Tillamook County’s short-term rental advisory committee continued its revisions to a proposed reworking of the ordinance governing those properties in the county at an extended meeting on March 14.
The group spent the majority of the five-hour meeting debating the definitions of the terms owner, transfer and bedroom, which will have implications throughout the proposed ordinance.
Sarah Absher, Tillamook’s Director of Community Development, started the meeting by reviewing the most recent update to the proposed ordinance, reflecting suggestions made at February’s meeting. Those updates included cuts in the purpose and scope section of the document, changes to exterior signage requirements and removing an event prohibition in favor of relying on maximum occupancy rules to govern events.
The committee then picked up their discussion about the definitions section of the new ordinance, first focusing in on the definitions of “owner” and “transfer.”
Owner had been defined as the natural person or entity that owns the property, while requiring that all people who owned a present interest in any entity must be named.
Short-term rental operators and property managers on the committee argued that this requirement would be burdensome for them and county staff as it would necessitate frequent updates for family members being added to trusts or LLCs owning properties.
Other members of the committee shot back that the requirement was important as removing it would allow ownership changes to be shielded by trust or LLC ownership.
Debate also arose over the definition of transfer when it came to intrafamily ownership changes. All members agreed that an exception for the addition or subtraction of spouses should be included, with some wishing to see an inheritance exception added as well.
Concerns around the definition of “transfer” were primarily focused on the possibility that transfer limitations could be used as a mechanism to reduce the number of short-term rentals in the county.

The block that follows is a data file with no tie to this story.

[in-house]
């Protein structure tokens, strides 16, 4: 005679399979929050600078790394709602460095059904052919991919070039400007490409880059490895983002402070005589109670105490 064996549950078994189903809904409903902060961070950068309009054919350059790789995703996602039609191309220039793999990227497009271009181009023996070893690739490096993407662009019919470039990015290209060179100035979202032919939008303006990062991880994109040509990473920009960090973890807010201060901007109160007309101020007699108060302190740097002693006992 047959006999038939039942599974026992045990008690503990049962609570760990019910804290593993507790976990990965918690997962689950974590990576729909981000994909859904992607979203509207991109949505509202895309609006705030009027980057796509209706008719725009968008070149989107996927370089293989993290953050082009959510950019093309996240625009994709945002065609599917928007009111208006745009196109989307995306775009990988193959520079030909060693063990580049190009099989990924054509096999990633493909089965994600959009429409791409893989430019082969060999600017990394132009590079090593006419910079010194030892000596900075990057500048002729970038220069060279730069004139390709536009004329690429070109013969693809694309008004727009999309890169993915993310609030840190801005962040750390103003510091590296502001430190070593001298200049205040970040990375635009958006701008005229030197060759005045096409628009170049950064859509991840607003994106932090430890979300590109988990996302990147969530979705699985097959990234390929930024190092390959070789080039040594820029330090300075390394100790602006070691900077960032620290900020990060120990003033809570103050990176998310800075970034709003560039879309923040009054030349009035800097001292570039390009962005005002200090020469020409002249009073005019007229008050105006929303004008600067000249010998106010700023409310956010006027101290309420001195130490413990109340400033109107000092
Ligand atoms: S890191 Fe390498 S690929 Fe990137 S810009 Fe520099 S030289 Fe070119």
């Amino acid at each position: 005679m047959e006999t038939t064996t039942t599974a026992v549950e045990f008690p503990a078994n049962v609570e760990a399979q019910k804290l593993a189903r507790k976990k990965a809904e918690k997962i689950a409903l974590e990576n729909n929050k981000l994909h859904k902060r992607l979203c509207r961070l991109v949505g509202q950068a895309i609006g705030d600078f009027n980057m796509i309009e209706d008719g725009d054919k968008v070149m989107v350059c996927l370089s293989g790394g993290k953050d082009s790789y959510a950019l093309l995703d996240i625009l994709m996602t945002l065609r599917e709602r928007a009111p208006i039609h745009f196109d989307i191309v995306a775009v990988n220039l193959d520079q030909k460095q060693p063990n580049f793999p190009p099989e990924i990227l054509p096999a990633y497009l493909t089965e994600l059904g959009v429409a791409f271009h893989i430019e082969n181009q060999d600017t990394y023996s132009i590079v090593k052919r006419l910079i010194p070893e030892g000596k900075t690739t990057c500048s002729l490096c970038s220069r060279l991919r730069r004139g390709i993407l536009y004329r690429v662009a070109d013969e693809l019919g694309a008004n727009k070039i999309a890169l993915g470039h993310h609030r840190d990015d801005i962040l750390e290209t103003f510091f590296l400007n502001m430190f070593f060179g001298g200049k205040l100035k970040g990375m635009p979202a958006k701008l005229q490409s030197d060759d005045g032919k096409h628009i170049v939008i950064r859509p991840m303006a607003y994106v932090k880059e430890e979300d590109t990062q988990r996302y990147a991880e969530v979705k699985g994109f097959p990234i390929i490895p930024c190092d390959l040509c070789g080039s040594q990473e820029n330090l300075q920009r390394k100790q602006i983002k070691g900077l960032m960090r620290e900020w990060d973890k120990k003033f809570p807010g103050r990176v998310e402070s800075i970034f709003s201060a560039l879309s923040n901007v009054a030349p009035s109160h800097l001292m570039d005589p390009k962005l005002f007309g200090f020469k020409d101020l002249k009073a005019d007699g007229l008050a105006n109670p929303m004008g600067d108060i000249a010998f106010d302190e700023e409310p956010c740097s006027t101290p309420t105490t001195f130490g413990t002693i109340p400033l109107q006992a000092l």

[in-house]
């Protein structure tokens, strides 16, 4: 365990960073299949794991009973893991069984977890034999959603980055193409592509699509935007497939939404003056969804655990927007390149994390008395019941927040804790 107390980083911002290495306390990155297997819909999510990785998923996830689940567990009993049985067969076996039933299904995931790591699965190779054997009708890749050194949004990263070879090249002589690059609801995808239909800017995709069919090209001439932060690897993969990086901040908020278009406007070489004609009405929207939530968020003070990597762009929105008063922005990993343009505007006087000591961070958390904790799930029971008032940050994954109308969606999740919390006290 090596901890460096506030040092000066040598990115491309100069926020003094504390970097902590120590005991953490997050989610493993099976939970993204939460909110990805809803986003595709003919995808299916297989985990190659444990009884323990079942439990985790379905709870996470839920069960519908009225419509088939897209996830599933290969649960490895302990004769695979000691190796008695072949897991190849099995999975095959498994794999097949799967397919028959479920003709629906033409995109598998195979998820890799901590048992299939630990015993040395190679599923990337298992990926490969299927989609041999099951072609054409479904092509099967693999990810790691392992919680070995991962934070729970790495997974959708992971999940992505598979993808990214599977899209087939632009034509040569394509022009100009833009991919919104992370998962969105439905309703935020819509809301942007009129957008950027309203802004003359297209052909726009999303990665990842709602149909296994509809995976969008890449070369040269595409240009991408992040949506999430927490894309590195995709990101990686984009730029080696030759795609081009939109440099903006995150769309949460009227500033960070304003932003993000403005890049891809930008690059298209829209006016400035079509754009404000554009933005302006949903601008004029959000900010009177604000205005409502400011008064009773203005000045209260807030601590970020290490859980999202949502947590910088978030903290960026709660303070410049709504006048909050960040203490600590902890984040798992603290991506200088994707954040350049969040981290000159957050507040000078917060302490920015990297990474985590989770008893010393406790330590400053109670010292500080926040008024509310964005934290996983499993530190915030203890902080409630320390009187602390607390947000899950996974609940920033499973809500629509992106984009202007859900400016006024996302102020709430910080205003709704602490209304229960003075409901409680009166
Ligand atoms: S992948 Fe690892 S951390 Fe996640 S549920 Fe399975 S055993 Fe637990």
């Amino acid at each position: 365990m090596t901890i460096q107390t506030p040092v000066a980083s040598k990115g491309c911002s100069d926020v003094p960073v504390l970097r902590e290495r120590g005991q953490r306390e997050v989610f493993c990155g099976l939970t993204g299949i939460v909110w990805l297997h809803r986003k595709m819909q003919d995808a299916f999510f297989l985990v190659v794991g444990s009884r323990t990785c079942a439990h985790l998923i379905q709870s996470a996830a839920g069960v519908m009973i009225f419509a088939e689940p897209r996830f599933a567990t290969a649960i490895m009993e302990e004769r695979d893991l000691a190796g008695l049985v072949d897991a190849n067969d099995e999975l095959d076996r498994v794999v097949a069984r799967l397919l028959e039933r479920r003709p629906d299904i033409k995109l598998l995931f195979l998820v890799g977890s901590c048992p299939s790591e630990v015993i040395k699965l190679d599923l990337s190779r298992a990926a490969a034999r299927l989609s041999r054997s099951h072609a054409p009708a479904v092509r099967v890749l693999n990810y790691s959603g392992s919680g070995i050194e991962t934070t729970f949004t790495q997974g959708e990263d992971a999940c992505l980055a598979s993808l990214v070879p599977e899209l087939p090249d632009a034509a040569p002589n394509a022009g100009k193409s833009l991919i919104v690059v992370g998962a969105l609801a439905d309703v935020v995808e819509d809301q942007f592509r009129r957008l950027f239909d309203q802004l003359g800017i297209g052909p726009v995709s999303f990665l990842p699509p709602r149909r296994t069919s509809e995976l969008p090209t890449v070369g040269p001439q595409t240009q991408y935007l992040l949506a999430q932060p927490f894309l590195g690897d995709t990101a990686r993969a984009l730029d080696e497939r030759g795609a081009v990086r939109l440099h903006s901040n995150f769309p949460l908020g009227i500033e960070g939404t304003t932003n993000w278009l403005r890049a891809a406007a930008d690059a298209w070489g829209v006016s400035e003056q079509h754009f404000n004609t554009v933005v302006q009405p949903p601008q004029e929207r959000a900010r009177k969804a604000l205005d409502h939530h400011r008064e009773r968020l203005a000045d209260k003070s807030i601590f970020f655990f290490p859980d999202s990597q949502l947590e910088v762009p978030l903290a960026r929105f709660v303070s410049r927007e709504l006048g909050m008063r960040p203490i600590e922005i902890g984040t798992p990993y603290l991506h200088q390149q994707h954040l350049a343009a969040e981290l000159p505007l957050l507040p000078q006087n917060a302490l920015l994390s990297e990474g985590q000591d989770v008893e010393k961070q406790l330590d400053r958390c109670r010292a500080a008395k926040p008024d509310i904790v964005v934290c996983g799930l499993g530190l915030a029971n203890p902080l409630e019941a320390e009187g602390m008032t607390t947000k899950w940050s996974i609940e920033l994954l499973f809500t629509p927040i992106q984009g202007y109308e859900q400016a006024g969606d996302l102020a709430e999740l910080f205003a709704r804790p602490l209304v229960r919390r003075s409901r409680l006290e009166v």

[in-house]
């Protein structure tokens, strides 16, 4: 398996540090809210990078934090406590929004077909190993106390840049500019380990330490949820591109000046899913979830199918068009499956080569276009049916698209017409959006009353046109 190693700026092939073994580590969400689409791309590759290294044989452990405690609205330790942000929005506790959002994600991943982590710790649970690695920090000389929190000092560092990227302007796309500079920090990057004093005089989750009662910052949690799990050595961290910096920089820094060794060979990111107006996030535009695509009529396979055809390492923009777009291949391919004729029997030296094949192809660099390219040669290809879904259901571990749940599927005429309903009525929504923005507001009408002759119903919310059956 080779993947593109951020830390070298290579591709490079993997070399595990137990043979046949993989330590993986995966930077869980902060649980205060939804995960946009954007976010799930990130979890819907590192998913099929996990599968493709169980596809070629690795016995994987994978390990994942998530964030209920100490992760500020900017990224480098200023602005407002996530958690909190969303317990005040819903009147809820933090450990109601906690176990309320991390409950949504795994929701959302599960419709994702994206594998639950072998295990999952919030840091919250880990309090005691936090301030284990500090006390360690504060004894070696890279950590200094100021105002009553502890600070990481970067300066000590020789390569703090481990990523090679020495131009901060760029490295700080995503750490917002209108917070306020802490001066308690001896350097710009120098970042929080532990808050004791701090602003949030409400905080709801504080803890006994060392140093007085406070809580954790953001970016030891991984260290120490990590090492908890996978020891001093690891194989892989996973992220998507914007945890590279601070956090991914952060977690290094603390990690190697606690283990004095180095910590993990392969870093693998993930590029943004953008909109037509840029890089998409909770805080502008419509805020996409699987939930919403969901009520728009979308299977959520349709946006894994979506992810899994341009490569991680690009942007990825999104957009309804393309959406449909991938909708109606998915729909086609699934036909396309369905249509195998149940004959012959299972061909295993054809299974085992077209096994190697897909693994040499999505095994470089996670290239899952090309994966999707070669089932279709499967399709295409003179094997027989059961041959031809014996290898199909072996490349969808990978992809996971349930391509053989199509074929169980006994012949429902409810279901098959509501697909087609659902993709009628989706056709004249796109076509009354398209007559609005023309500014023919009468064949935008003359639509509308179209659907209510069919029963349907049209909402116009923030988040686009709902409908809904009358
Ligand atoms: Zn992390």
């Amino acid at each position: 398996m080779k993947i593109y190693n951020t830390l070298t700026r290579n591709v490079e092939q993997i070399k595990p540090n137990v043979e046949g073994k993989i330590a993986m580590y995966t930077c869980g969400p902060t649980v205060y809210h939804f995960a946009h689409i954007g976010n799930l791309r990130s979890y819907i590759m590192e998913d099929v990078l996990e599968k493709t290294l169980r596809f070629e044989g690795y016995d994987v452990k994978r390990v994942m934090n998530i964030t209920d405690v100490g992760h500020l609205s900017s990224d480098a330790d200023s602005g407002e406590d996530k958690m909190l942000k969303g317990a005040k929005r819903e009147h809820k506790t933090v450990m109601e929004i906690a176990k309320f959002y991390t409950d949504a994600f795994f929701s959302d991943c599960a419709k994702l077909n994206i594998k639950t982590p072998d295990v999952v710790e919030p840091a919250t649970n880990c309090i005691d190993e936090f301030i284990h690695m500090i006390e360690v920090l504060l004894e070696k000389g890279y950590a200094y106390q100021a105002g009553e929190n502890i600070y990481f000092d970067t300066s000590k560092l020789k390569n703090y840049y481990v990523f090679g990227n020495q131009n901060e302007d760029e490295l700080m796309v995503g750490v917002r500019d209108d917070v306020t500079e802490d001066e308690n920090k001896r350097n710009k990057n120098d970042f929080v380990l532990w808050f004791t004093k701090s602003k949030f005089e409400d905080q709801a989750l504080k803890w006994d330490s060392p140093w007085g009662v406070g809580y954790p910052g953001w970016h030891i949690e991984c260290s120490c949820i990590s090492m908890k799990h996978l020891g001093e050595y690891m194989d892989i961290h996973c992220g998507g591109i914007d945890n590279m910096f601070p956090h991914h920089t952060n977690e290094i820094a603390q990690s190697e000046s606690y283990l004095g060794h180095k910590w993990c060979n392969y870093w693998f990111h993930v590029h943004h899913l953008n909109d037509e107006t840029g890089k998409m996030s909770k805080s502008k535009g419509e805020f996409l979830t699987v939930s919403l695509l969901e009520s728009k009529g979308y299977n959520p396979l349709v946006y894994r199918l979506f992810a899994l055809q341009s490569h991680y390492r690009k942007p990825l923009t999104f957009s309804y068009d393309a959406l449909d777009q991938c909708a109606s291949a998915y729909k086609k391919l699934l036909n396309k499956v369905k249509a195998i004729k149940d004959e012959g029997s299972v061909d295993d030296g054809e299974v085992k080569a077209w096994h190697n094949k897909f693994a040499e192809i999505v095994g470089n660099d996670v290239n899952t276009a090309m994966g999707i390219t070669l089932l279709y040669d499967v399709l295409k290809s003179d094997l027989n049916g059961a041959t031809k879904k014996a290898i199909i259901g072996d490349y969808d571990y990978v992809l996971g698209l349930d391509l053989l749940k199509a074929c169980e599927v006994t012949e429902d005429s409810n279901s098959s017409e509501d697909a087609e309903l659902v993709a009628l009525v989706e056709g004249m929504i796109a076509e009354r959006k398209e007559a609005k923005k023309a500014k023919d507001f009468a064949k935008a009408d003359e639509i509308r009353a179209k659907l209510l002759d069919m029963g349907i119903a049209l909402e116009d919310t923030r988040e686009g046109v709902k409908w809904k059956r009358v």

A limit on the number of transfers would create a sunset for a property’s use as a short-term rental once the transfer limit had been hit. The ordinance currently regulating short-term rentals in Tillamook allows for unlimited transfers.
Absher said that regardless the committee’s decision on limiting rentals or using transfers as a tool to do that, her department needed to have a clear picture of property ownership to manage them.
Eventually, the committee voted to add spousal and inheritance exceptions to the transfer section of the law and tentatively removed the language requiring all owners of an LLC or trust be disclosed.
After a lunch break, the committee moved on to a discussion of maximum occupancy, which prompted a return to the definitions section, this time focusing on “bedroom.”
The proposed definition of bedroom included verbiage requiring bedrooms to have four walls that go to the ceiling, a minimum square footage and ceiling height, and a closet. Operators and property managers objected that these definitions would prevent owners from using lofts, dens and basements with exterior windows as bedrooms.
The committee quickly reached a consensus around removing the four-walls-to-the-ceiling, ceiling height and square footage requirements.
In response to complaints about the closet requirement, Absher responded that the requirement had been borrowed from the health department’s requirements. She said that it could be removed at the committee’s direction.
Some committee members favored retaining the closet requirement, while proponents of short-term rentals said that it was unnecessary and overly restrictive. A compromise of changing the verbiage to allow dressers or other clothing storage options to satisfy the requirement was proposed.
The disagreement over the closet requirement related to the maximum occupancy discussion, as occupancy limits will be tied to the number of bedrooms. Operators noted that many rooms currently being used as bedrooms in short-term rentals did not have closets and argued that their guests did not seem to use them much.
Eventually, the group agreed to compromise by increasing the maximum occupancy’s allowance by one child, while delaying a decision on the closet question until a later date. The proposed maximum occupancy rule would allow two adults per bedroom, two extra adults and three children under the age of twelve.
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